Back to "Search By Author" improvement. This situation derived in several cost cutting programs in all the operations of the company.4 Implementation and control. This Firm fabricates and distributes aluminum profiles to the Mexican market. and dynamic modeling of supply chain operations are the most used for the previous purposes. Logistics costs. In this phase. It is important that the required organizational and information system infrastructure be in place to insure a close monitoring of the results. The main competitive factors of the company are price and response time. contributing 24% of total operating cost. Mathematical facility location. 4. 4. all the operational decisions are made with a high degree of independence and a lack of synergy and economies of scale. the projects generated from the previous stage are implemented. Mexico. 3. The company targeted for implementing the improvement approach is part of a larger conglomerate with headquarters located in Monterrey. However. distribution and inventory models. Thus. It is worth noticing that the plants are managed as independent firms with their own organizational structures. it was recognized that due to intense pressure from competitors. price reductions were necessary.1 Strategy alienation phase. Application of Model and Results The implementation of the model described previously is briefly presented in this section. with two manufacturing plants and three distribution centers. 7 . discrete simulation models. was considered an important target for reduction. Total sales were about 50 tons of product in year 2002. Competitive factors and goals of the company.

in terms of their volume purchases. Back to "Search By Author" A team formed with personnel from the logistics functions of the company.8% of the products sold were to order. Sales in the Mexican market are distributed as follows. It was also found that 83. Similarly. 4. it was decided to search for potential areas for improvement initiating with the concept of transportation cost which contributed with about 43%. 1).g.2% of total sales.7% of total sales and the one at Mexico city with 40. Pareto graphs of the most important clients for Monterrey and Mexico. That is. From these. Export sales are 6.2 Assessment of current situation.1%. It is observed that Monterrey has a better opportunity of using FTL transportation for about 12 of its clients that represent 65% of its sales. 8 .6% respectively. see Figure No. Warehousing and inventory carrying costs. It is important to notice that 29. it can be observed which of them have favorable conditions for FTL transportation by identifying their volume requirements. The plant at Monterrey contributes with 53. were next in priority.1% of total domestic sales are inter-company sales. both plants have to process part of each other’s sales volume. originating an important transportation cost between them to enable it. worth 134 Million US Dlls. Current total annual sales volume total about 50 tons of product. due to capacity unbalances and/or technology restrictions. were developed (e. The structure of the market in terms of size and location is very important in the definition of the logistics costs. with 25.8% and 22. Reviewing the structure of total logistics cost . along with three more members of the Universidad de Monterrey. one could expect that those that have low volume purchases would require the design of routing options to reduce the cost of transportation. were appointed for the task of identifying potential areas for logistics cost reduction and suggesting measures to accomplish it.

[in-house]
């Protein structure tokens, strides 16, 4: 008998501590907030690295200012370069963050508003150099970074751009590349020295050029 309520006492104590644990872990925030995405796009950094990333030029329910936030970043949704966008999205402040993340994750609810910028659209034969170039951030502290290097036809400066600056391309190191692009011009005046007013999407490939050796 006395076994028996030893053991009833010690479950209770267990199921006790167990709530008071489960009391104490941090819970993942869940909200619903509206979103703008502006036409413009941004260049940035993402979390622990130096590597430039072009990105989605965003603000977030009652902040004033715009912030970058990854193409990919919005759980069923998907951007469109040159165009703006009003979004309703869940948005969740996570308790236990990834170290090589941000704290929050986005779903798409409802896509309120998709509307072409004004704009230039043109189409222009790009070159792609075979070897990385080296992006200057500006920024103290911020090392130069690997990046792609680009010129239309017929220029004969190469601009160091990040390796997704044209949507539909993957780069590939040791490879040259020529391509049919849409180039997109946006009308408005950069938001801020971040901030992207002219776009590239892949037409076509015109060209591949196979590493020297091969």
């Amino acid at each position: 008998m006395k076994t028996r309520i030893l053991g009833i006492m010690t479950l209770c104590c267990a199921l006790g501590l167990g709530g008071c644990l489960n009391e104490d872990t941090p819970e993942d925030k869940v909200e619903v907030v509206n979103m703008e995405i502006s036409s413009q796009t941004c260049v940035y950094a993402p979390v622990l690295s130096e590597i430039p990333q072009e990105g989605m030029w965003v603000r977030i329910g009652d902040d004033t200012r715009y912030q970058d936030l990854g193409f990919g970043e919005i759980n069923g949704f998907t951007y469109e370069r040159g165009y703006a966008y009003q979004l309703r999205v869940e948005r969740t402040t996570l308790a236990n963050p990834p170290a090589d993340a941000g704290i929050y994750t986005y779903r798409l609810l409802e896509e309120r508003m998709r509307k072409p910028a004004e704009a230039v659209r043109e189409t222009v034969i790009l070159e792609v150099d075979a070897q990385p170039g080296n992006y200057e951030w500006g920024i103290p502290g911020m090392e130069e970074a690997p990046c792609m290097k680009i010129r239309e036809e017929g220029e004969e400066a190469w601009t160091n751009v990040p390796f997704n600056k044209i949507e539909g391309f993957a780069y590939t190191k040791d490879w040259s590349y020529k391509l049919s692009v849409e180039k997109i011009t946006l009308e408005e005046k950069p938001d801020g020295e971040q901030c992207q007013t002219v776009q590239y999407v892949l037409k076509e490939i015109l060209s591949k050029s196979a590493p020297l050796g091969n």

At this plant 58. the resulting distribution pattern does not reflect an optimal pattern if a centralized integrated strategy is 9 . Since both manufacturing plants are managed as independent companies. Product flow distribution for year 2003 was mapped to determine potential areas for improvement. 2. Structure of current supply chain and flow distribution pattern The structure of the Mexican supply chain is formed by two production facilities located in Monterrey and Mexico city. and Guadalajara facilities. Thus. Volume profile of main clients for Mexico plant Mexico’s client distribution is more disperse and favorable for transportation routing alternatives. and three warehousing facilities. Monterrey. This is illustrated in Figure No. they are competing for the same market.9% of the products sold were to stock. Mexico city. 1. Back to "Search By Author" 6% 100% 90% 5% 80% 70% 4% Transportation 80/20 60% routing 3% 50% 40% 2% 30% 20% 1% 10% 0% 0% Figure No.

2. Due to this situation.5. yielding a low probability for 10 . 11 and 20 tons. An additional analysis concerning the degree of utilization of truck capacity was carried out. It is common to have up to 7 suppliers for each route. Back to "Search By Author" taken. Current transportation system. The result indicated an 83% of utilization. The distribution of goods is carried out by trucks with capacities of 3. These were carried out by about 32 transportation suppliers which participated very evenly. Current flow distribution pattern. Two possibilities for decreasing transportation costs are envisioned: The re-assignment of market to distribution center or manufacturing plant. the variability shown by the rates in year 2003 is high. Customer Plant Warehouse Monterrey México Guadalajara Figure No. The freight rates are per trip and set up by each supplier according to its particular cost structure and market conditions. and the elimination of inter-plant flows. The monthly amount of trips averaged 500 during year 2003.